Eaton was also demonstrating its WAVES mass notification system. The system features a user-friendly interface that lets the user send one-click or two-click alerts to a designated area on an interactive map. The audio and visual messages are threat-specific, as well as specific to the area affected.
Honeywell displayed its new L-Series of fire and life-safety notification devices from System Sensor, which were designed based on feedback received by the company.
“We did a lot of customer research with our distributors, engineers and end users and reduced their current draw across the board so you can use a lot more devices than previously,” says Christa Poss, senior manager of product marketing, Honeywell Fire Safety Americas.
“We’ve also redesigned them so they are a lot smaller. We’ve had a lot of feedback from architects that they don’t even want to see these things in buildings anymore, so we made them as small as possible.”
Also on display was the integration of Honeywell’s three fire brands — Notifier, Silent Knight and Gamewell-FCI, with the Pro-Watch security management system.
The integration combines access control, fire and more in one connected building solution. A notable feature of this integration is it gives the end user the ability to change the status color of a card reader in the event of an emergency.
For example, in the event of an active shooter, the user can guide civilians through a designated path by locking down certain access points.
“Sometimes when you have physical security and life-safety systems, using your card to navigate the building goes out the window when there’s an urgent need to get out,” says Greg Tomasko, applications engineer, Honeywell Security and Fire. “But there may be areas of the building that are more dangerous to enter during an emergency versus less dangerous. So the user can block out certain areas and say, ‘You should not come in here, you can come out through a certain door but you can’t come in.’ Follow the green lights to safety right? We can create that physically as a visual response even with the access control.”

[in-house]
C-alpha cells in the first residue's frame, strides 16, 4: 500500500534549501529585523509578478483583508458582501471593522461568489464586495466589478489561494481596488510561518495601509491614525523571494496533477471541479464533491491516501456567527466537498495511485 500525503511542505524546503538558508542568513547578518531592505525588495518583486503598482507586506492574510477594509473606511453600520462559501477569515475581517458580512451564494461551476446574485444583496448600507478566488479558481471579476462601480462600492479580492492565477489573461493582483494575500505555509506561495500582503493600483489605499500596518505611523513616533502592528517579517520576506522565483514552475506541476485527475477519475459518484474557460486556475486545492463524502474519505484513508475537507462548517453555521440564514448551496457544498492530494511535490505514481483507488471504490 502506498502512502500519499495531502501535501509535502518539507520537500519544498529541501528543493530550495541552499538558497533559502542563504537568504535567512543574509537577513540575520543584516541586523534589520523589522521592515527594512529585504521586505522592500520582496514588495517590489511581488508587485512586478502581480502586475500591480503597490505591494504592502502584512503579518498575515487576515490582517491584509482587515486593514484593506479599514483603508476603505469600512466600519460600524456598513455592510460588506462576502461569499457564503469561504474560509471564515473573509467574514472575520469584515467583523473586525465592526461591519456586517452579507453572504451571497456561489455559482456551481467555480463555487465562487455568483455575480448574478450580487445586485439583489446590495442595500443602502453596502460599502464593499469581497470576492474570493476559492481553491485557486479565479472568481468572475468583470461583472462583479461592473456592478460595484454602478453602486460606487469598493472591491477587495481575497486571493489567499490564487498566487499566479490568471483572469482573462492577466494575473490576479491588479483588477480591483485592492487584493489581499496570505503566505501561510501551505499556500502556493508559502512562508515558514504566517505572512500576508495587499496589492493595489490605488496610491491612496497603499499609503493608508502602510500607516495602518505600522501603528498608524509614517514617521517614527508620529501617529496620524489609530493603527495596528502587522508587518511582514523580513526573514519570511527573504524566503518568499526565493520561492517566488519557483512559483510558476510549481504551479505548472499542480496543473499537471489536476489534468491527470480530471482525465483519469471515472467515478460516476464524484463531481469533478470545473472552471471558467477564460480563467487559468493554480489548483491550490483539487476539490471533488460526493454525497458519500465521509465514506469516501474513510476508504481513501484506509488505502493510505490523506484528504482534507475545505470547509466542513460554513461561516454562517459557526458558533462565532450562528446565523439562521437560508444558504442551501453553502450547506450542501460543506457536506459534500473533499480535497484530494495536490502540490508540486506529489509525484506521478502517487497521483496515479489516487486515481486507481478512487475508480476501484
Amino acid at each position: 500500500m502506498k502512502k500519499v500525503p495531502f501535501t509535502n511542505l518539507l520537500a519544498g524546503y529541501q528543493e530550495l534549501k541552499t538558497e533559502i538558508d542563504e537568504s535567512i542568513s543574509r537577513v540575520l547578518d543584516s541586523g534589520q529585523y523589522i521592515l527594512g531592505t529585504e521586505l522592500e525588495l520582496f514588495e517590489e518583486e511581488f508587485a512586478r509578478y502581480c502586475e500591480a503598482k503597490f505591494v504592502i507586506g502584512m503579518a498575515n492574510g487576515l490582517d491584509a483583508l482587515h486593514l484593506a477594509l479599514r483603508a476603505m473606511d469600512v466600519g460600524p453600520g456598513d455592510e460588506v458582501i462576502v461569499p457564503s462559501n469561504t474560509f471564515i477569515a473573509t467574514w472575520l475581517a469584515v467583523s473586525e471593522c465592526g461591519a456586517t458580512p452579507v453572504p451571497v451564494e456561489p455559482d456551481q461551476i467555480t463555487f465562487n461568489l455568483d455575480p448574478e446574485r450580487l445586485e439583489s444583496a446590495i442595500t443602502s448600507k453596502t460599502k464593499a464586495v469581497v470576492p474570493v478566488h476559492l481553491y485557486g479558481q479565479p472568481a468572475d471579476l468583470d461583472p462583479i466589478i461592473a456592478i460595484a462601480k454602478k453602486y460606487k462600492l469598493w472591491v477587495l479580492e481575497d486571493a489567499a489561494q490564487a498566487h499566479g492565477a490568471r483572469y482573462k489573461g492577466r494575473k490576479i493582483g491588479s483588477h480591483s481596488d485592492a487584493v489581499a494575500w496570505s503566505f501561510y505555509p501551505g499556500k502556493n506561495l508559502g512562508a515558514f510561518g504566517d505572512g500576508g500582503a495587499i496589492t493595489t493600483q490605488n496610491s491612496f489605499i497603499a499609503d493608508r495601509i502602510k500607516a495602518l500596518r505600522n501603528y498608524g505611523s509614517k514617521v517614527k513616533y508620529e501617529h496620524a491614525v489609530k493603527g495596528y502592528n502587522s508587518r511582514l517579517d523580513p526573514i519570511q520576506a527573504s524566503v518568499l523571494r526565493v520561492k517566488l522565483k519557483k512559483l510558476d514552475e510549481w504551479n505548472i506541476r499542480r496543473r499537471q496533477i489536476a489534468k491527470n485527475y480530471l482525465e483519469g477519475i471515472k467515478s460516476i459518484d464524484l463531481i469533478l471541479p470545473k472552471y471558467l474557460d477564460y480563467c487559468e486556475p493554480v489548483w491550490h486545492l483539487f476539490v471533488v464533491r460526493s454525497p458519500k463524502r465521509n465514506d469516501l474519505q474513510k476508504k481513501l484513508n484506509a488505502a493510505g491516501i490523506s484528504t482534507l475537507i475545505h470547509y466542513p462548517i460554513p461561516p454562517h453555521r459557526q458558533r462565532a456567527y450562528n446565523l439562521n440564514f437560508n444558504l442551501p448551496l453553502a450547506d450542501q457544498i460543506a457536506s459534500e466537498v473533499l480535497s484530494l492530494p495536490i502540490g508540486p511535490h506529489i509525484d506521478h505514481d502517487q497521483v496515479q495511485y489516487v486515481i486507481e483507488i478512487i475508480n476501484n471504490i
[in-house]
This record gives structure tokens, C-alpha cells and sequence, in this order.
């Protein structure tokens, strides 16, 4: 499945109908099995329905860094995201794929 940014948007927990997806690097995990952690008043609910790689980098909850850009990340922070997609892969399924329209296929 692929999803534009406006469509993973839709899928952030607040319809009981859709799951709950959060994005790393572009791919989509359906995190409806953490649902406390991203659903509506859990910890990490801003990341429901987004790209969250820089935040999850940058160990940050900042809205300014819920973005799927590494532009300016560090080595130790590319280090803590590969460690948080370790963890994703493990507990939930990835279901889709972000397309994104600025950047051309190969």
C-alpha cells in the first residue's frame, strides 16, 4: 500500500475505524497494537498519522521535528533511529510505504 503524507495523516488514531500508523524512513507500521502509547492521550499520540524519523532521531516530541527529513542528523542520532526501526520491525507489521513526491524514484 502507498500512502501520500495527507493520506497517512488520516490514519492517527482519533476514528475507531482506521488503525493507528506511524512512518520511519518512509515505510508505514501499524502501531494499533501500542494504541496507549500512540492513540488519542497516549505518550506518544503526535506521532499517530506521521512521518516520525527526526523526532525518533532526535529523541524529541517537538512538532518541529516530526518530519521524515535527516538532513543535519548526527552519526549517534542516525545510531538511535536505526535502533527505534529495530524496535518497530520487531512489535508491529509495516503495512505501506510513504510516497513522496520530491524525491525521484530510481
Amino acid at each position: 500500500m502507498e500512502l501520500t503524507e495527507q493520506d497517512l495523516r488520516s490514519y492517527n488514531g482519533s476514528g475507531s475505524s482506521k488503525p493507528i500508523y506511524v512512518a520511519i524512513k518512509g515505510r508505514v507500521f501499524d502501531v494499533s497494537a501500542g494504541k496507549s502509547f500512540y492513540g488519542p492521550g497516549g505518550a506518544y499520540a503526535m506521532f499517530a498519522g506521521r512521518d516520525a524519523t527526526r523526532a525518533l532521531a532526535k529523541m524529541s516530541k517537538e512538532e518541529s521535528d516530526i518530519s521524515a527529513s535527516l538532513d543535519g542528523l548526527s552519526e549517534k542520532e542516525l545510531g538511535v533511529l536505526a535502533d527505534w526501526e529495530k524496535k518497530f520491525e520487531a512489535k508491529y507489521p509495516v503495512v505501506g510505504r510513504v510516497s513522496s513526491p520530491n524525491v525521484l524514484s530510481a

Codes Consider Pulsation, Drones
A major change was recently instituted to NFPA 72 that had a major effect on many of the devices shown at this year’s expo, including the aforementioned E2S D2x-C2LD2 and Wheelock Exceder LED3.
Chapter 220.127.116.11 states, “The maximum light pulse duration shall be 20 milliseconds with a maximum duty cycle of 40 percent.” The previous duration was 200 milli-seconds.
There is also an exception to this rule that states, “Lights used to meet the requirements of 18.104.22.168 (Spacing in Corridors) shall be permitted to be listed and labeled to have pulse durations up to 100 milliseconds.”
The reasoning behind the change stemmed from indirect viewing of a strobe, particularly in well-lit areas. It should also be noted the NFPA is currently developing a new standard, NFPA 2400, for Small Unmanned Aircraft Systems (sUAS) Used for Public Safety Operations.
The standard is being developed by representatives from various public safety departments with unmanned aircraft systems (UAS), including fire service, law enforcement and emergency medical services.
The NFPA plans to have an initial draft for public view in December of this year. The organization promoted awareness of the new standard by setting up a drone cage in the middle of its booth with a member of its technical standards committee available to discuss the applications of use and requirements in implementing UAS equipment within the U.S. National Airspace System.
As the amount of applications for drones increases, it will be interesting to see what codes are implemented.
Check out more images from the show in the slideshow above!